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Unreported barter can get you into trouble...
The other side of the story!


Eva Rosenberg



Michael S. DeVries has been writing about glories of the barter system. [Monday Magazine Issue #6] Frankly, he's inspired me to tell you a little story.

(None of the names will be real to protect confidentiality.)


Once upon a time, a very nice fellow came to our office and begged for help. Steve sheepishly admitted that he hadn't filed tax returns for about ten years and the Internal Revenue Service was a bit unhappy with him. After a bit of prodding, Steve confessed that he was being pressured and threatened by IRS's Criminal Investigation Division.

It was like pulling teeth, but we finally got the meat of his story. It turns out that the IRS had been investigating his boss, a major artist, for unreported barter income. Since his boss, let's call him Leonardo, was so famous, the IRS wanted to make a landmark case against him. Now, Steve had been working closely with Leonardo for years. So, he ought to know the intimate details of Leonardo's transactions. In fact, as his primary salesman, Steve may have brokered some of the trades - or benefited from them.



  Why should the IRS care about barter?

It's a huge, quiet and old industry. It is the perfect vehicle through which to hide taxable income.

Why would there be taxable income? After all, we are making an even exchange of values! I mean really, how much money could we be talking about?

Well, let's say I trade you my accounting services and you give me spa for my home. I've generated business income in exchange for a personal expense. So, while you may have a transaction that is 100% business-related, I've just picked up $1,000 value tax-free. Suppose I do that with my hairdresser, my grocer, my gardener, and my housekeeper. I've now generated several thousand dollars worth of billable income and "spent" it on personal matters.

Many people live a large part of their lives this way. If you can effect enough trades, you could have $10,000, $20,000, even $50,000 worth of unreported income. The IRS wants the taxes on it! It could amount to millions of tax dollars.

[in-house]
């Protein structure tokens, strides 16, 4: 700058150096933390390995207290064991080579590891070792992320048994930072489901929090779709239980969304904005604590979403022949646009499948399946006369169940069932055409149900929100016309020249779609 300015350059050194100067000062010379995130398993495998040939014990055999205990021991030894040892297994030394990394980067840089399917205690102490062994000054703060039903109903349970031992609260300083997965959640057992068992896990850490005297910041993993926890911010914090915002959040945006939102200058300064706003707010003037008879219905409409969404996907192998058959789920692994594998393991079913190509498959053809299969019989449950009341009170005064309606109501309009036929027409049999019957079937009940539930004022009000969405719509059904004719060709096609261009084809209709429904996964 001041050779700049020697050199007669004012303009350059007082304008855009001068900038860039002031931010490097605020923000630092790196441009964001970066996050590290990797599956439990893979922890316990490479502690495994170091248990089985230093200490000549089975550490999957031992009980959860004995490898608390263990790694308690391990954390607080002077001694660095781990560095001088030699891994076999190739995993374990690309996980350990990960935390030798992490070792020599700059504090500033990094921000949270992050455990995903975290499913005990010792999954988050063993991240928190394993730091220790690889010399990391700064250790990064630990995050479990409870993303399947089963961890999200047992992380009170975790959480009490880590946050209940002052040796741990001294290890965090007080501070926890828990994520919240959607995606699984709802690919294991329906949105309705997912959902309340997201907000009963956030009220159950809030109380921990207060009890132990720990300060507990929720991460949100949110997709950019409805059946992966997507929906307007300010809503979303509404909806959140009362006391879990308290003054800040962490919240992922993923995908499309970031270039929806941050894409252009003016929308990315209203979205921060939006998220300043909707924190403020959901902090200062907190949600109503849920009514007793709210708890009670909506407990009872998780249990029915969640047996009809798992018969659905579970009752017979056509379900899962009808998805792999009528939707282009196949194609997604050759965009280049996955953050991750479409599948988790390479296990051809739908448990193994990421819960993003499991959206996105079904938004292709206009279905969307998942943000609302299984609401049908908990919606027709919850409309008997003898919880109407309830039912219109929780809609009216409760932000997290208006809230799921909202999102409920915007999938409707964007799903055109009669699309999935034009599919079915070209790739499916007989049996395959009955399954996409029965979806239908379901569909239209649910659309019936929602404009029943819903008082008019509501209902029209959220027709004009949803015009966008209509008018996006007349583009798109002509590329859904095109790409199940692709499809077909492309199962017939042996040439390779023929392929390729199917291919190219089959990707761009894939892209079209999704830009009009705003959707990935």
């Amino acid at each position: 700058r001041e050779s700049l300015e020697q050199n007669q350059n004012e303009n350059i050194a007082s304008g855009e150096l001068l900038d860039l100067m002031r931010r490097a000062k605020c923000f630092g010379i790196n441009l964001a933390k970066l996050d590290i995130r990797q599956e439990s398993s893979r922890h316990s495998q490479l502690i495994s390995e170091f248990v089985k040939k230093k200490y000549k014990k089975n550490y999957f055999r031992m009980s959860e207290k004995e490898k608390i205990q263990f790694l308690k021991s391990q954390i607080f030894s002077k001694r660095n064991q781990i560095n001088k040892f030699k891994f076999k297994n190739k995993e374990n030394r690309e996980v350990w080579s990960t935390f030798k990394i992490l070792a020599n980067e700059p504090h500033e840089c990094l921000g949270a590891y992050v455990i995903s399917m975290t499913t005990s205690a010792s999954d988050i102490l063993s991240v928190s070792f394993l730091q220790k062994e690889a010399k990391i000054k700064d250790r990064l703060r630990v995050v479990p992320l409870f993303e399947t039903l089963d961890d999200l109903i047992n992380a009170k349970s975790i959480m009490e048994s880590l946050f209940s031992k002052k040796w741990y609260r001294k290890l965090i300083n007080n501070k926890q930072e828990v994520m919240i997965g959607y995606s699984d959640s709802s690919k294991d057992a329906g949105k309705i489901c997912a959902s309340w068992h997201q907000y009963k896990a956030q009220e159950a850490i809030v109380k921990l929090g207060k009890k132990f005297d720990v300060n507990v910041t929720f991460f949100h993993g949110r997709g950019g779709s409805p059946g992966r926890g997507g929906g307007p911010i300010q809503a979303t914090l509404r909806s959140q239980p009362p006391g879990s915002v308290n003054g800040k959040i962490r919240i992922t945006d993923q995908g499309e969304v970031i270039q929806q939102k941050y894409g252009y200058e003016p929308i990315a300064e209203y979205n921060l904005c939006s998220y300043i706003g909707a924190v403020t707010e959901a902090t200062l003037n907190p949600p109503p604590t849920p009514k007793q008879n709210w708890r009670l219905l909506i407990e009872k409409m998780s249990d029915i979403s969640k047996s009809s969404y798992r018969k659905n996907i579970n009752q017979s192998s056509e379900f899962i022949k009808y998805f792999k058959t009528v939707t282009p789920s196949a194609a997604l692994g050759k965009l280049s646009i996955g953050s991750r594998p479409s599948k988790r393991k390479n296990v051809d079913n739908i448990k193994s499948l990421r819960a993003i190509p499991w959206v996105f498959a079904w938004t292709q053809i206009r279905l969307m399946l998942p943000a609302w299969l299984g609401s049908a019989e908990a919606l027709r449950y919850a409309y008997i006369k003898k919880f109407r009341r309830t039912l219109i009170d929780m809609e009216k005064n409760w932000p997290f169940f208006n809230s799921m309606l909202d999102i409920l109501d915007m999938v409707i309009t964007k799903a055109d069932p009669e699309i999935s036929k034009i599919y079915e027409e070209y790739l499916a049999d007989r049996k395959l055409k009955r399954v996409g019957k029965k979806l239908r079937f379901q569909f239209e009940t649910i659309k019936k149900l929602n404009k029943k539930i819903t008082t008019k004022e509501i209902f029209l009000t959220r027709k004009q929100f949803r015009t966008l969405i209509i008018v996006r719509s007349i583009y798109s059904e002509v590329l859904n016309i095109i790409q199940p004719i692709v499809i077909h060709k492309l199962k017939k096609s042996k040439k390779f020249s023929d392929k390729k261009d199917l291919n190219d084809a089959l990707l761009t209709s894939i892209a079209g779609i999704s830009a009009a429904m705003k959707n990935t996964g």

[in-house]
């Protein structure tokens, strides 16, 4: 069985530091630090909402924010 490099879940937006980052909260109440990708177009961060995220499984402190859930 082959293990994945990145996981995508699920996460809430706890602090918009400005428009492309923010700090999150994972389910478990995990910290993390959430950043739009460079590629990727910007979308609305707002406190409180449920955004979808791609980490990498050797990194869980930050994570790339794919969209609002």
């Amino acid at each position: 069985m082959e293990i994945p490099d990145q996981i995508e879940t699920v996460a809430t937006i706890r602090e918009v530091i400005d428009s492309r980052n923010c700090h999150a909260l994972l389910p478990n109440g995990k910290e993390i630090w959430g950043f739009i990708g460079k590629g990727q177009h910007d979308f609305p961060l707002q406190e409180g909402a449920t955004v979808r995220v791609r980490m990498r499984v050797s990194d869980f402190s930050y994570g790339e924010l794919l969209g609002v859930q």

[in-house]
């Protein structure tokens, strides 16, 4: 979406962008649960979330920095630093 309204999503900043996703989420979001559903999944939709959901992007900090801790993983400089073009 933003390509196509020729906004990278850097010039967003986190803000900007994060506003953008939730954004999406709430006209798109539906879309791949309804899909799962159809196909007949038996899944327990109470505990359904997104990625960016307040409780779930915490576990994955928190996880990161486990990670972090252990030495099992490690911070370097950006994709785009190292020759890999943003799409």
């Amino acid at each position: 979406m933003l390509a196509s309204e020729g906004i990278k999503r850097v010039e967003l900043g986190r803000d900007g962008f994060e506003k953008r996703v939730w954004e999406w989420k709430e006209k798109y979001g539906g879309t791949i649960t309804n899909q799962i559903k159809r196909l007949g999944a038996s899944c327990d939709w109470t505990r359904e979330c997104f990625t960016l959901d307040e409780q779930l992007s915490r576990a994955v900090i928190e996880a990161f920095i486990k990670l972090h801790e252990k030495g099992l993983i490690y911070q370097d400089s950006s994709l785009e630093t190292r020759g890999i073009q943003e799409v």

Incidentally, handling all your barter through a club that tracks all the transactions would keep you out of trouble. All the trades are reported, both to you and the IRS. So all you need is a good tax pro (like an Enrolled Agent ) who can sort out the personal and taxable events.



Getting back to our story - I did my best to convince him that the IRS could not bring any criminal action against him for not filing tax returns - only for lying on them. So, since we needed to file for 10 years, it was in his best interests to come completely clean.

Tell me the whole truth. I pleaded with him to reveal all the transactions he could remember. After all, they were hot to convince him to testify - and I didn't want to file tax returns where the IRS knew about income that I didn't include.

After all, even if we only used the information I already had, his outstanding tax liabilities were going to be so high that he would never be able to pay them. So who cares if he owes $250,000 plus penalties and interest or a million dollars. We may as well tell the truth.

As it turns out, by the third time I re-did his tax returns, he finally revealed that he had traded one of Leonardo's paintings for about $10,000 worth of dental work. More art for $15,000 worth of trips one year. Yet more art took care of his weekly dry cleaning bills. In one year, Steve used paintings to cover a substantial portion of his personal expenses. So, can you imagine how much his boss used for his very elegant, expensive personal life? I haven't a clue - and don't dare speculate.

Well, Steve submitted the tax returns. Then in front of the judge, IRS's Criminal Investigation folks asked him about all his barter income. Steve claimed it was all reported on his tax return - they couldn't touch him. Then, they asked if he had ever sold a painting to a certain wealthy collector. Steve said he hadn't. They interrogator made him confirm that. Then he asked him if he recognized his endorsement on the back of a check for $80,000 that had been cashed at the collector's bank.

Oops. Telling me all about the barter did no good - he didn't come clean about the cash.

How does the story end? Oh yes, he was convicted. He never squealed on his boss.
Don't even ask about the sentencing. You don't want to know.

...

But what about Leonardo? He's still famous and going strong.
I haven't heard anything in the news about the IRS getting him...and it's been nearly five years.
So, I guess the IRS didn't get their landmark case, after all.

The moral? Barter may get you into trouble BUT never lie to your tax professional - or your attorney. They are the ones who save you.

__________________________________

Eva Rosenberg, MBA, is an Enrolled Agent in Encino, California. She is a sought-after speaker on tax and small business issues. Her practice focuses on small business, non-filers, and problem tax audits.

Rosenberg is also the creator of The Internet's HelpDesk & WebReview and the publisher of a free e-zine, I-Laugh about using humor in the workplace.

© Copyright Eva Rosenberg, 1998. All Rights Reserved.